Martin Frankel, the financier who admitted to a scheme to loot insurance companies in Tennessee and several other states, won’t face additional prison time in an agreement with authorities to help them recover stolen assets.
Williamson County Judge Jeff Bivins sentenced Frankel on Tuesday to 16 years, but said it will run concurrently with a 17-year federal sentence under an agreement among federal and local prosecutors in Tennessee, Mississippi, Connecticut and Arkansas.
Frankel bought the insurance companies through a trust created to hide his involvement. He claimed he was investing the companies’ assets, but instead stole $200 million to finance a two-house compound in Greenwich, luxury cars and several girlfriends.
In 1999, Frankel triggered an international manhunt when he disappeared from his mansion in Greenwich, Conn. He was arrested in Germany four months later.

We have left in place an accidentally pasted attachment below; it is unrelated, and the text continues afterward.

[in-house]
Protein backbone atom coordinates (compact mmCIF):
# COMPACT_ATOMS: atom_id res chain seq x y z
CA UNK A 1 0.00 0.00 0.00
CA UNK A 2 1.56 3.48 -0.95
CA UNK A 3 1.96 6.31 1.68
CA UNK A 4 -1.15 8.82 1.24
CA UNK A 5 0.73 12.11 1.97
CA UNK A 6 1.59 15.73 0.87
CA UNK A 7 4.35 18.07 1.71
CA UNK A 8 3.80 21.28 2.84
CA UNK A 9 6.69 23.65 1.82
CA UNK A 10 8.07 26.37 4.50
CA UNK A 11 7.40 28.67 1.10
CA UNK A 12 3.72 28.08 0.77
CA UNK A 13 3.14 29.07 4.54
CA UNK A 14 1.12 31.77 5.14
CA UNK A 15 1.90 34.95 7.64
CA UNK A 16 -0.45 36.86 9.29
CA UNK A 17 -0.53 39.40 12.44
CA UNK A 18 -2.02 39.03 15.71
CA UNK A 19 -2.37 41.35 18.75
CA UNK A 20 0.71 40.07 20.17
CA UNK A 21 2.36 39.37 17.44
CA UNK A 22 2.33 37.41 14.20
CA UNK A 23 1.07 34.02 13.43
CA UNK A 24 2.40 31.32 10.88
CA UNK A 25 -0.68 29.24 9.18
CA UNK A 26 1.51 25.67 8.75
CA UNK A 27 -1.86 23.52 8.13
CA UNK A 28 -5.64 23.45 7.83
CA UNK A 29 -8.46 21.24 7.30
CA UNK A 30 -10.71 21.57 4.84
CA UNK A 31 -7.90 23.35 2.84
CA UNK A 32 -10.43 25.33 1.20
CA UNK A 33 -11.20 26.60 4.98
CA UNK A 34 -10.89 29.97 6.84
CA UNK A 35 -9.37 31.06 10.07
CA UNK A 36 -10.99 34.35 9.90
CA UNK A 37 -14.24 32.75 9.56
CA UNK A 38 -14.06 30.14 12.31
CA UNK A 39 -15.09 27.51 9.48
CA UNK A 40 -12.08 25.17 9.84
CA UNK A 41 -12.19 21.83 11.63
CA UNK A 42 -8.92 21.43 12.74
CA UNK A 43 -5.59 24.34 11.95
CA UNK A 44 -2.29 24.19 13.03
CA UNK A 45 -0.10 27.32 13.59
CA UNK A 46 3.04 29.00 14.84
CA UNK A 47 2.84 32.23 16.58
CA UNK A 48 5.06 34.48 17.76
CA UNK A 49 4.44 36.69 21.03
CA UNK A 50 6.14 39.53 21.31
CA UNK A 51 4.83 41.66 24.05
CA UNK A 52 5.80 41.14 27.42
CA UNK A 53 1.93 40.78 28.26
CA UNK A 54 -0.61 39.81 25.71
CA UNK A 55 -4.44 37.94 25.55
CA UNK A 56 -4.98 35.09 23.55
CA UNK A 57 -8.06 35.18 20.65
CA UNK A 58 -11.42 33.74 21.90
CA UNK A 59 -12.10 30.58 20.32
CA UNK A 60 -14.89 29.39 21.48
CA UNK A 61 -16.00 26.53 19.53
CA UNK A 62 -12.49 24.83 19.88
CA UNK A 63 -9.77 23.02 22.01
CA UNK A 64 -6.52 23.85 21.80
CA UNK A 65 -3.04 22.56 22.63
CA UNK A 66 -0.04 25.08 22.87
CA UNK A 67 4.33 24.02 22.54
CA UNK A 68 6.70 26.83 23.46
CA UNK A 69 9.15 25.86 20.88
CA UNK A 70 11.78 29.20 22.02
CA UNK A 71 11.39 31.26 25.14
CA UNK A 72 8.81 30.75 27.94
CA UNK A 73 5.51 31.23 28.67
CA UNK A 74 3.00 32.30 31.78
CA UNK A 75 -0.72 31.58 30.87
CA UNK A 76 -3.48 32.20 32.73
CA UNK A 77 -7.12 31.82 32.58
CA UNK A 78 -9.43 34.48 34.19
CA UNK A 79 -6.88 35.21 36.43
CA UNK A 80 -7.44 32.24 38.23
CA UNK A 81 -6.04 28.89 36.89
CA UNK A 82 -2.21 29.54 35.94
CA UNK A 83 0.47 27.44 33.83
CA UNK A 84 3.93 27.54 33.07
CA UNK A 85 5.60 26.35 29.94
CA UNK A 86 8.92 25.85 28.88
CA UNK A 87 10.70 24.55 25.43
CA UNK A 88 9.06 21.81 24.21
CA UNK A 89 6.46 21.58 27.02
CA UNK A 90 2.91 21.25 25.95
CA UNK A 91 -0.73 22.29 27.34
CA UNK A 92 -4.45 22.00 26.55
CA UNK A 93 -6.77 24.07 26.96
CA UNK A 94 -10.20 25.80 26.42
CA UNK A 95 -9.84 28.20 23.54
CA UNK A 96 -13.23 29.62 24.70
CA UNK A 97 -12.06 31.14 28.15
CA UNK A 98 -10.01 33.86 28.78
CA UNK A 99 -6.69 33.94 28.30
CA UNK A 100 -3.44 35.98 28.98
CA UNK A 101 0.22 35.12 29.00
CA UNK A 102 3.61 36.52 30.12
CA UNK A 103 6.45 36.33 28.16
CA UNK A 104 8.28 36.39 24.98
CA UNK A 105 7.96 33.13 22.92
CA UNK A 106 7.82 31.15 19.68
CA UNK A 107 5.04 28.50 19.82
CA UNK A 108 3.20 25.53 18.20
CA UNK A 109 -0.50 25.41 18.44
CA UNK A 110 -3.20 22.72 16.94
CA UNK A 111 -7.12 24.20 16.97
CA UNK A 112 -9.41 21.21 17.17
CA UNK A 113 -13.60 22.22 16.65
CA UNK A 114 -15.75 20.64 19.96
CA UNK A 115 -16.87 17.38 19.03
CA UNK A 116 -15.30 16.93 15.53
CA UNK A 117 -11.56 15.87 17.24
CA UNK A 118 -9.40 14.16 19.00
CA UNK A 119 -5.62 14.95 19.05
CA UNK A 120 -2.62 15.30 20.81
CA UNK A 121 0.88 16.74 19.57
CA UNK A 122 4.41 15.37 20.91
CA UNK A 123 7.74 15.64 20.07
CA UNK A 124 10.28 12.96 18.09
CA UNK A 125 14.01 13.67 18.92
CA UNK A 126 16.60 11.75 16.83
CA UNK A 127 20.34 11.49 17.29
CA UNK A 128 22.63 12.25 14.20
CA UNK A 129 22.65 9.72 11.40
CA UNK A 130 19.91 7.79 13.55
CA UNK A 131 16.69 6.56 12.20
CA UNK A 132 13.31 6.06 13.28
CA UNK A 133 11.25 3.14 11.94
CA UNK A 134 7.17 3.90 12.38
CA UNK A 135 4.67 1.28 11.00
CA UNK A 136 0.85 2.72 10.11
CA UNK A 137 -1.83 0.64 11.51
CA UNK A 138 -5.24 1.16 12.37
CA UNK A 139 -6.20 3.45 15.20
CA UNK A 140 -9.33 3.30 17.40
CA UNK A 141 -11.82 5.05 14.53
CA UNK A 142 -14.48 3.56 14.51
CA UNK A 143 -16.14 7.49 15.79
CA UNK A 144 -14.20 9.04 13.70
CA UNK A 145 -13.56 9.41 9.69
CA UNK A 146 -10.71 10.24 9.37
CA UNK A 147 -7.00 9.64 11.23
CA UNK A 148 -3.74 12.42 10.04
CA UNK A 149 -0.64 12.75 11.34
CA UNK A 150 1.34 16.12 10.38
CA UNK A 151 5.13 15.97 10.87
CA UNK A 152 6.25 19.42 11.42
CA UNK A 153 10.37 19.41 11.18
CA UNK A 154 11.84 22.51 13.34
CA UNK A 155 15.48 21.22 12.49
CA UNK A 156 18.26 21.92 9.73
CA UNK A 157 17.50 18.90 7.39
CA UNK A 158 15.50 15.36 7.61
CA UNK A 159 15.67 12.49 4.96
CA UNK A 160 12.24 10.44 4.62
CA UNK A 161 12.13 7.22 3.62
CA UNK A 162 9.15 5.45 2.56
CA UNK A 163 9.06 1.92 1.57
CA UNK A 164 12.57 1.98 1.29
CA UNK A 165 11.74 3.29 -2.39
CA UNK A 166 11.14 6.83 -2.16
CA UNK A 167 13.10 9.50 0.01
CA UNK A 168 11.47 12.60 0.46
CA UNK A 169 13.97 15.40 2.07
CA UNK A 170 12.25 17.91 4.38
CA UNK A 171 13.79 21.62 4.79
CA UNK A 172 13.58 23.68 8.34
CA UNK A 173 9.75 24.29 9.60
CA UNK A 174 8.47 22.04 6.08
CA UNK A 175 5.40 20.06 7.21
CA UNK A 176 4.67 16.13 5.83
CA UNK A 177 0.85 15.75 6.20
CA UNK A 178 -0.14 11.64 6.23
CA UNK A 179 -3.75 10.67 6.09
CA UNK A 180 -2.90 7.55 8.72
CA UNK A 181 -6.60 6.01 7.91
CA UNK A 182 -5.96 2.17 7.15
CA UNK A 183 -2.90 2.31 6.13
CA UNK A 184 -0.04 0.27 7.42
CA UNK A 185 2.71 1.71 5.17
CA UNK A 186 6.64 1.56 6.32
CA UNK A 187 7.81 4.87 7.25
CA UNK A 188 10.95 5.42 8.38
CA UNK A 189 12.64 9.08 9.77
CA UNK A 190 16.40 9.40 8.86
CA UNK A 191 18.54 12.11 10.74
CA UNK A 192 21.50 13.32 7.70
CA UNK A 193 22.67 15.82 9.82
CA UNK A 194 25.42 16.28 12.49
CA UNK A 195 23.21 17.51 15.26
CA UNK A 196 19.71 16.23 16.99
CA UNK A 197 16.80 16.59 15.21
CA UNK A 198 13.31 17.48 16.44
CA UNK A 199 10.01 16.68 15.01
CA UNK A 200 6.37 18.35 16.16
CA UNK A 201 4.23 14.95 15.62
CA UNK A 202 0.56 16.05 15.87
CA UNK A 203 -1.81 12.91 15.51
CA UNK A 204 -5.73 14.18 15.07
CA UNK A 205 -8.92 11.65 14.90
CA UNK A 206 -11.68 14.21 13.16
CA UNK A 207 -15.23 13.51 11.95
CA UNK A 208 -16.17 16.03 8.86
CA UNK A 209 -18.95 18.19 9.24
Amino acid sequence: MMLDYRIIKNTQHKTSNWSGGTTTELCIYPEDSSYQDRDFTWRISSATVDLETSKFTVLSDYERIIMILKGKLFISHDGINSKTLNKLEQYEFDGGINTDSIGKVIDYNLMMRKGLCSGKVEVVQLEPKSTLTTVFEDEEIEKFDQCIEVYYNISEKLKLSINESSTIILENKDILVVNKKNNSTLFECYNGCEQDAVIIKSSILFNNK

Frankel was aided by former Franklin businessman John Hackney and Nashville lawyer John Jordan, who both pleaded guilty to racketeering, conspiracy and money laundering charges.
Attorney Graham Matherne, who represented the Tennessee Department of Commerce and Insurance, told Bivins Tuesday that Frankel had been helpful in the recovery of looted assets.
“We’ve recovered tens of millions of dollars already as a multistate effort,” Graham said. “We are currently suing people to recover more assets.”
Bivins had postponed sentencing last month because he wanted to make sure that Frankel would cooperate with local authorities.
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